Reserving a ruling on a motion made at the end of the government’s case does pose problems, however, where the defense decides to present evidence and run the risk that such evidence will support the government’s case. To address that problem, the amendment provides that the trial court is to consider only the evidence submitted at the time of the motion in making its ruling, whenever made. And in reviewing a trial court’s ruling, the appellate court would be similarly limited.

Committee Notes on Rules—2002 Amendment

The language of Rule 29 has been amended as part of the general restyling of the Criminal Rules to make them more easily understood and to make style and terminology consistent throughout the rules. These changes are intended to be stylistic only, except as noted below.
In Rule 29 (a), the first sentence abolishing “directed verdicts” has been deleted because it is unnecessary. The rule continues to recognize that a judge may sua sponte enter a judgment of acquittal.
Rule 29 (c)(1) addresses the issue of the timing of a motion for judgment of acquittal. The amended rule now includes language that the motion must be made within 7 days after a guilty verdict or after the judge discharges the jury, whichever occurs later. That change reflects the fact that in a capital case or in a case involving criminal forfeiture, for example, the jury may not be discharged until it has completed its sentencing duties. The court may still set another time for the defendant to make or renew the motion, if it does so within the 7-day period.

Committee Notes on Rules—2005 Amendment

Rule 29 (c) has been amended to remove the requirement that the court must act within seven days after a guilty verdict or after the court discharges the jury, if it sets another time for filing a motion for a judgment of acquittal. This amendment parallels similar changes to Rules 33 and 34. Further, a conforming amendment has been made to Rule 45 (b)(2).
Currently, Rule 29 (c) requires the defendant to move for a judgment of acquittal within seven days of the guilty verdict, or after the court discharges the jury, whichever occurs later, or some other time set by the court in an order issued within that same seven-day period. Similar provisions exist in Rules 33 and 34. Courts have held that the seven-day rule is jurisdictional. Thus, if a defendant files a request for an extension of time to file a motion for a judgment of acquittal within the seven-day period, the court must rule on that motion or request within the same seven-day period. If for some reason the court does not rule on the request within the seven days, it loses jurisdiction to act on the underlying substantive motion. See, e.g., United States v. Smith, 331 U.S. 469, 473–474 (1947) (rejecting argument that trial court had power to grant new trial on its own motion after expiration of time in Rule 33); United States v. Marquez, 291 F.3d 23, 27–28 (D.C. Cir. 2002) (citing language of Rule 33, and holding that “district court forfeited the power to act when it failed to . . . fix a new time for filing a motion for a new trial within seven days of the verdict”).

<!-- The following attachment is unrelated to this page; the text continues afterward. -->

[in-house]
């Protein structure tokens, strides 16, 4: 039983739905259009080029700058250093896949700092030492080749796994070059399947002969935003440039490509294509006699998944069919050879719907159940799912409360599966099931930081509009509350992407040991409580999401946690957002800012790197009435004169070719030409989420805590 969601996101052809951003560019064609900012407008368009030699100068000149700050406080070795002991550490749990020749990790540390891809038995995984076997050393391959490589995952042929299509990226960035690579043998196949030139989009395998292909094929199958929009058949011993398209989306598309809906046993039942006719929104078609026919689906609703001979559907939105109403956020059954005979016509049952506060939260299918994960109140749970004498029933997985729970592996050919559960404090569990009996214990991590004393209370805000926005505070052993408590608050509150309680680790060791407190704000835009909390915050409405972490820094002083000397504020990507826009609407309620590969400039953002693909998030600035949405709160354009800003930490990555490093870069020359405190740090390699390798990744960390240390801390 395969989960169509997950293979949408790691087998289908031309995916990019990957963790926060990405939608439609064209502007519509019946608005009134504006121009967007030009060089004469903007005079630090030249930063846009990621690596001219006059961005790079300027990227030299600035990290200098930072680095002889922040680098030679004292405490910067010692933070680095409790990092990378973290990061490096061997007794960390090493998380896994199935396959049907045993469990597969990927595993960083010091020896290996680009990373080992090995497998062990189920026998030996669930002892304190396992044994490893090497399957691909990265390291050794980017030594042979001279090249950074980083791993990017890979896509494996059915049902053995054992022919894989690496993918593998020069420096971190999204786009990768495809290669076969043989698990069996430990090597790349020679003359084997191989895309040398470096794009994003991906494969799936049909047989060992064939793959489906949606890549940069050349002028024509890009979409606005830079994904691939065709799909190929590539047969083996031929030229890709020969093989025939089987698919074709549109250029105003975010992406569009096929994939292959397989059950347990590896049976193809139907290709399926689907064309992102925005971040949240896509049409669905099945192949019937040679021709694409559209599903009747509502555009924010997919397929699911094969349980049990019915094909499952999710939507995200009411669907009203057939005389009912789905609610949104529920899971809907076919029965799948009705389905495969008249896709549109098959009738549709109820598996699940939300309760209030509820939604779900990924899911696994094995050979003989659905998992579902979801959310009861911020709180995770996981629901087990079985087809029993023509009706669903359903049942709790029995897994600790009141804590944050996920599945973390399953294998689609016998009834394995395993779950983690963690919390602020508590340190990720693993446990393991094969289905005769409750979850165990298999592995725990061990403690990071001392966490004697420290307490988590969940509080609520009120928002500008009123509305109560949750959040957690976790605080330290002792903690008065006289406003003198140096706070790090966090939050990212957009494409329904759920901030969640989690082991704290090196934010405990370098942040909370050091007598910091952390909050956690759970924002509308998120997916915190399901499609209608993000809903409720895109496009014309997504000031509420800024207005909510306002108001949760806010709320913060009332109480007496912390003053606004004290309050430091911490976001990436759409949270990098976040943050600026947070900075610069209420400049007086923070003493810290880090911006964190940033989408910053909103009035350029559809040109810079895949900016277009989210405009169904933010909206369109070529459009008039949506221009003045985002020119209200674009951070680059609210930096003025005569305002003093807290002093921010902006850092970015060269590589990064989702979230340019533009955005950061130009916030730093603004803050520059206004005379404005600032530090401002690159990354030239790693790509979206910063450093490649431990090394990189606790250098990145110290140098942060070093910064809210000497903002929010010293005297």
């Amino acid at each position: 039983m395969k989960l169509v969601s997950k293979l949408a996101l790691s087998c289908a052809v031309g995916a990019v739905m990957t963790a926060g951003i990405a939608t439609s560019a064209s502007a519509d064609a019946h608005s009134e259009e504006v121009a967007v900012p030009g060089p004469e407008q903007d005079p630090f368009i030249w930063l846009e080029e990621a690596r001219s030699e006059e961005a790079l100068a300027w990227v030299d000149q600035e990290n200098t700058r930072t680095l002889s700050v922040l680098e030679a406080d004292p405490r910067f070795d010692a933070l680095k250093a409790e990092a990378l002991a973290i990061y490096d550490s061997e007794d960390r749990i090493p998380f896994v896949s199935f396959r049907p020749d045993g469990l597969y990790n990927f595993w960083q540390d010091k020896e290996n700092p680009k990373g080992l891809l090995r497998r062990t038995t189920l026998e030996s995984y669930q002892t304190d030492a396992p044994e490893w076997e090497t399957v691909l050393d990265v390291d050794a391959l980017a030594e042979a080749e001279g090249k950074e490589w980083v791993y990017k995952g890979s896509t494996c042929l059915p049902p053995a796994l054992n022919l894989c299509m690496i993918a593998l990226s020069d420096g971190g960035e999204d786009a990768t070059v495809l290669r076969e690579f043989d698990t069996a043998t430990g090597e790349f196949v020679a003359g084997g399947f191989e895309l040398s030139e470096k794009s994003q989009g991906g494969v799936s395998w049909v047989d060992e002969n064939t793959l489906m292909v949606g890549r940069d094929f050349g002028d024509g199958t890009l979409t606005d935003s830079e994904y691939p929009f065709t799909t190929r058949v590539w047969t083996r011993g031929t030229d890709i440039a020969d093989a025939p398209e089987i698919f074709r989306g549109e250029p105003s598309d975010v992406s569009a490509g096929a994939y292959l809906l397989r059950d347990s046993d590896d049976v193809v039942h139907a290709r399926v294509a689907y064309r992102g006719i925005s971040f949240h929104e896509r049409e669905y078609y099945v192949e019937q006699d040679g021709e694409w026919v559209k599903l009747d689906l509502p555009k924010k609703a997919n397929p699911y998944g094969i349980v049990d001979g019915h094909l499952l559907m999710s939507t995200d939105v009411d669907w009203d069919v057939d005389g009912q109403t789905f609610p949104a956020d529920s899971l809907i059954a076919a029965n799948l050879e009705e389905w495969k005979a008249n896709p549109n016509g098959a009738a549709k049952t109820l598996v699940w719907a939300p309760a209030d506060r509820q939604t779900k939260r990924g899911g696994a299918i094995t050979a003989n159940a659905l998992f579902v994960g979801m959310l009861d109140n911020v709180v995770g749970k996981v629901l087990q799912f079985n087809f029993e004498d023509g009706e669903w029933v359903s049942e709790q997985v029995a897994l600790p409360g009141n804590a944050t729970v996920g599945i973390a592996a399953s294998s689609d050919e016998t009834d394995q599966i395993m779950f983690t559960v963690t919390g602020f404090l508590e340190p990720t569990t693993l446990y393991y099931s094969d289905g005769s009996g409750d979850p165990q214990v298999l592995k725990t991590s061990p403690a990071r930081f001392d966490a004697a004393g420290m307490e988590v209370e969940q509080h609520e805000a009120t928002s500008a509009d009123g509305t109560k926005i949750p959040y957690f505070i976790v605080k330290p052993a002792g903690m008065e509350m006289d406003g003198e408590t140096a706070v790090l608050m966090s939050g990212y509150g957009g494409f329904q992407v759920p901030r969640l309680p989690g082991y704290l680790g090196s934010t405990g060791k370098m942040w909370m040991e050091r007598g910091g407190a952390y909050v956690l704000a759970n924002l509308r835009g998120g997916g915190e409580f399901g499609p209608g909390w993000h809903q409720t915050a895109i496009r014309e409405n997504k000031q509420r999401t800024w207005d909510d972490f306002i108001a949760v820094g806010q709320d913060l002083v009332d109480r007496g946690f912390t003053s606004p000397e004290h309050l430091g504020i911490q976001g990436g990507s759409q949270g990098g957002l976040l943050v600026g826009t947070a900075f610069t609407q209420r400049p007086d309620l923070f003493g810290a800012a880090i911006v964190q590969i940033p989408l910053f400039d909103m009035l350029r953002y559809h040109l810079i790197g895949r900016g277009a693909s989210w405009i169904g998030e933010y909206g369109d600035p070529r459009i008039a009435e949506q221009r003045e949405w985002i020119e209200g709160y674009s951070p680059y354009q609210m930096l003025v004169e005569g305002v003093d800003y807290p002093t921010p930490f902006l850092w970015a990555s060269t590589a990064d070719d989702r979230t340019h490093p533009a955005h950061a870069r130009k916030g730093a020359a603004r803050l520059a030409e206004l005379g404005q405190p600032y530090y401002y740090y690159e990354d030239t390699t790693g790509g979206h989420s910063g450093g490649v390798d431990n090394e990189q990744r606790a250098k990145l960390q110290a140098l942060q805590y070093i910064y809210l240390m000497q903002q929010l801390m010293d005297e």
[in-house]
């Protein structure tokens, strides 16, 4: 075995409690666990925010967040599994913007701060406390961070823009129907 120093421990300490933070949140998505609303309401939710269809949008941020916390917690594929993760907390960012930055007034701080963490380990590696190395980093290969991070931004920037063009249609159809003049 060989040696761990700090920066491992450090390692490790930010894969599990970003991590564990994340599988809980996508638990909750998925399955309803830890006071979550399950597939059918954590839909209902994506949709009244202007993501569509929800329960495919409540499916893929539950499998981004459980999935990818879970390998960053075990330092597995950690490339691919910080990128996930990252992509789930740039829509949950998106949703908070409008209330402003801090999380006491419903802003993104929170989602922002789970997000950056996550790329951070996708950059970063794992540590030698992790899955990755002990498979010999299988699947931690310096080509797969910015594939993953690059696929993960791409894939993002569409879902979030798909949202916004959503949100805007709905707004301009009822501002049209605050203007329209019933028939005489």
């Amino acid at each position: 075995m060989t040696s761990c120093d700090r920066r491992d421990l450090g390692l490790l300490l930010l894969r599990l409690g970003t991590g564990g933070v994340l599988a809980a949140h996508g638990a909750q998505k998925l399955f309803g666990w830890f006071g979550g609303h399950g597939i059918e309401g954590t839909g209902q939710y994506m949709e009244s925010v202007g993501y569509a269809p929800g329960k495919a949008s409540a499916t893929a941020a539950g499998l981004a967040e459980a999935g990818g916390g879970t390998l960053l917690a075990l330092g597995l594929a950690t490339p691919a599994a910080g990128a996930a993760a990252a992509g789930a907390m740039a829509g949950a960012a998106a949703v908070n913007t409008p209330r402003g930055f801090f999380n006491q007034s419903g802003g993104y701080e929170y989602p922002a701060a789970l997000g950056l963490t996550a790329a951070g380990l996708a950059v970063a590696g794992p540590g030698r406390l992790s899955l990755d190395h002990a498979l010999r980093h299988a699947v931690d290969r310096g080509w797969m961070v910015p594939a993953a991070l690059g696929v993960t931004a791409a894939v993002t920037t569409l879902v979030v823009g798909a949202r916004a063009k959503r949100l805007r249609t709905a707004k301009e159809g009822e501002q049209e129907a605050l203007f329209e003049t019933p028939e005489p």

Assuming that the current rule was intended to promote finality, there is nothing to prevent the court from granting a significant extension of time, so long as it does so within the seven-day period. Thus, the Committee believed that the rule should be amended to be consistent with all of the other timing requirements in the rules, which do not force the court to act on a motion to extend the time for filing within a particular period of time or lose jurisdiction to do so.
Accordingly, the amendment deletes the language regarding the court’s acting within seven days to set the time for filing. Read in conjunction with the conforming amendment to Rule 45 (b), the defendant is still required to file a timely motion for a judgment of acquittal under Rule 29 within the seven-day period specified. The defendant may, under Rule 45, seek an extension of time to file the underlying motion as long as the defendant does so within the seven-day period. But the court itself is not required to act on that motion within any particular time. Further, under Rule 45 (b)(1)(B), if for some reason the defendant fails to file the underlying motion within the specified time, the court may nonetheless consider that untimely motion if the court determines that the failure to file it on time was the result of excusable neglect.
Changes Made After Publication and Comment. The Committee made no substantive changes to Rule 29 following publication.

Committee Notes on Rules—2009 Amendment

Former Rules 29, 33, and 34 adopted 7-day periods for their respective motions. This period has been expanded to 14 days. Experience has proved that in many cases it is not possible to prepare a satisfactory motion in 7 days, even under the former rule that excluded intermediate Saturdays, Sundays, and legal holidays. This led to frequent requests for continuances, and the filing of bare bones motions that required later supplementation. The 14-day period—including intermediate Saturdays, Sundays, and legal holidays as provided by Rule 45 (a)—sets a more realistic time for the filing of these motions.

Amendment by Public Law

1986—Subd. (d). Pub. L. 99–646 added subd. (d).

Effective Date of 1986 Amendment

Section 54(b) of Pub. L. 99–646 provided that: “The amendments made by this section [amending this rule] shall take effect 30 days after the date of the enactment of this Act [Nov. 10, 1986].”